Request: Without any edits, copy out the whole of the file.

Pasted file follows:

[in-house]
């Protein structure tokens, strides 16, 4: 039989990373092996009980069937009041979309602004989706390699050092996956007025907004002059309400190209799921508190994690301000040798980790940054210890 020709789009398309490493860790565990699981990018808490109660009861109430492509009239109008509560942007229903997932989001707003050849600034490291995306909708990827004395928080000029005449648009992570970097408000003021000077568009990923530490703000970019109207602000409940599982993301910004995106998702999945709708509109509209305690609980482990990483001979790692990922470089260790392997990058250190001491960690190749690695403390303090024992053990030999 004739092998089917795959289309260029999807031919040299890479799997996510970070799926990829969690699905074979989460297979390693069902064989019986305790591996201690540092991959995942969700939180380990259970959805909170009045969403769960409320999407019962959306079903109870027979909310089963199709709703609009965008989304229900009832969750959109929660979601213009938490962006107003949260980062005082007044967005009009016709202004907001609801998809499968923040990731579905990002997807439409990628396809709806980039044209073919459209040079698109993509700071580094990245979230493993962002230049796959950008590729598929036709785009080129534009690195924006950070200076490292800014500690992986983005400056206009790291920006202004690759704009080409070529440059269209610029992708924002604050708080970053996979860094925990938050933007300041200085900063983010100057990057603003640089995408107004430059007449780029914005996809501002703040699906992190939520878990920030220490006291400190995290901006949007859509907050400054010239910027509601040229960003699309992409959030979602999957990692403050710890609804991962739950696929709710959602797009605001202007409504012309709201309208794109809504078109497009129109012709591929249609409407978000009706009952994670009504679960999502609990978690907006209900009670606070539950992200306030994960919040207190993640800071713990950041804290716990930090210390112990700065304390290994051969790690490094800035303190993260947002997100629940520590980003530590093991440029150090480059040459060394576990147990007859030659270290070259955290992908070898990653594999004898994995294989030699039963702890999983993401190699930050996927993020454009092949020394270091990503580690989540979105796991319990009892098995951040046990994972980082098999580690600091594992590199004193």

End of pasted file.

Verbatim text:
[in-house]
């Protein structure tokens, strides 16, 4: 039989990373092996009980069937009041979309602004989706390699050092996956007025907004002059309400190209799921508190994690301000040798980790940054210890 020709789009398309490493860790565990699981990018808490109660009861109430492509009239109008509560942007229903997932989001707003050849600034490291995306909708990827004395928080000029005449648009992570970097408000003021000077568009990923530490703000970019109207602000409940599982993301910004995106998702999945709708509109509209305690609980482990990483001979790692990922470089260790392997990058250190001491960690190749690695403390303090024992053990030999 004739092998089917795959289309260029999807031919040299890479799997996510970070799926990829969690699905074979989460297979390693069902064989019986305790591996201690540092991959995942969700939180380990259970959805909170009045969403769960409320999407019962959306079903109870027979909310089963199709709703609009965008989304229900009832969750959109929660979601213009938490962006107003949260980062005082007044967005009009016709202004907001609801998809499968923040990731579905990002997807439409990628396809709806980039044209073919459209040079698109993509700071580094990245979230493993962002230049796959950008590729598929036709785009080129534009690195924006950070200076490292800014500690992986983005400056206009790291920006202004690759704009080409070529440059269209610029992708924002604050708080970053996979860094925990938050933007300041200085900063983010100057990057603003640089995408107004430059007449780029914005996809501002703040699906992190939520878990920030220490006291400190995290901006949007859509907050400054010239910027509601040229960003699309992409959030979602999957990692403050710890609804991962739950696929709710959602797009605001202007409504012309709201309208794109809504078109497009129109012709591929249609409407978000009706009952994670009504679960999502609990978690907006209900009670606070539950992200306030994960919040207190993640800071713990950041804290716990930090210390112990700065304390290994051969790690490094800035303190993260947002997100629940520590980003530590093991440029150090480059040459060394576990147990007859030659270290070259955290992908070898990653594999004898994995294989030699039963702890999983993401190699930050996927993020454009092949020394270091990503580690989540979105796991319990009892098995951040046990994972980082098999580690600091594992590199004193």